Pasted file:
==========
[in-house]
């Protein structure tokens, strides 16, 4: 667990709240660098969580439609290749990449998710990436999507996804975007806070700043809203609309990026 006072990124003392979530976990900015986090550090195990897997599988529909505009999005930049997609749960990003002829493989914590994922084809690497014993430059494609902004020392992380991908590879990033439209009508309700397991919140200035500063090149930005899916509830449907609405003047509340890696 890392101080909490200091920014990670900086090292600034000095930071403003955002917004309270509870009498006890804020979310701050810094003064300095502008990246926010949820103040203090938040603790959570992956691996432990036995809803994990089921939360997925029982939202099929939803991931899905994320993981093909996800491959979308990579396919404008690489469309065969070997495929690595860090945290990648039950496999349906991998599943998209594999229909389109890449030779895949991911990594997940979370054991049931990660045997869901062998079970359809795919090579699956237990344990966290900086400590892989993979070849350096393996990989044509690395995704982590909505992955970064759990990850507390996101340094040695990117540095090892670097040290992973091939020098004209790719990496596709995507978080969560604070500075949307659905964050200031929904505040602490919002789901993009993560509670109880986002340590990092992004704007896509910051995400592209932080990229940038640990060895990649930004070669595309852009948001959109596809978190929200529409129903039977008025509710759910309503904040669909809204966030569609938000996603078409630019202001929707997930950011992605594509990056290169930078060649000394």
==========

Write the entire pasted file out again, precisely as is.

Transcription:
[in-house]
């Protein structure tokens, strides 16, 4: 667990709240660098969580439609290749990449998710990436999507996804975007806070700043809203609309990026 006072990124003392979530976990900015986090550090195990897997599988529909505009999005930049997609749960990003002829493989914590994922084809690497014993430059494609902004020392992380991908590879990033439209009508309700397991919140200035500063090149930005899916509830449907609405003047509340890696 890392101080909490200091920014990670900086090292600034000095930071403003955002917004309270509870009498006890804020979310701050810094003064300095502008990246926010949820103040203090938040603790959570992956691996432990036995809803994990089921939360997925029982939202099929939803991931899905994320993981093909996800491959979308990579396919404008690489469309065969070997495929690595860090945290990648039950496999349906991998599943998209594999229909389109890449030779895949991911990594997940979370054991049931990660045997869901062998079970359809795919090579699956237990344990966290900086400590892989993979070849350096393996990989044509690395995704982590909505992955970064759990990850507390996101340094040695990117540095090892670097040290992973091939020098004209790719990496596709995507978080969560604070500075949307659905964050200031929904505040602490919002789901993009993560509670109880986002340590990092992004704007896509910051995400592209932080990229940038640990060895990649930004070669595309852009948001959109596809978190929200529409129903039977008025509710759910309503904040669909809204966030569609938000996603078409630019202001929707997930950011992605594509990056290169930078060649000394």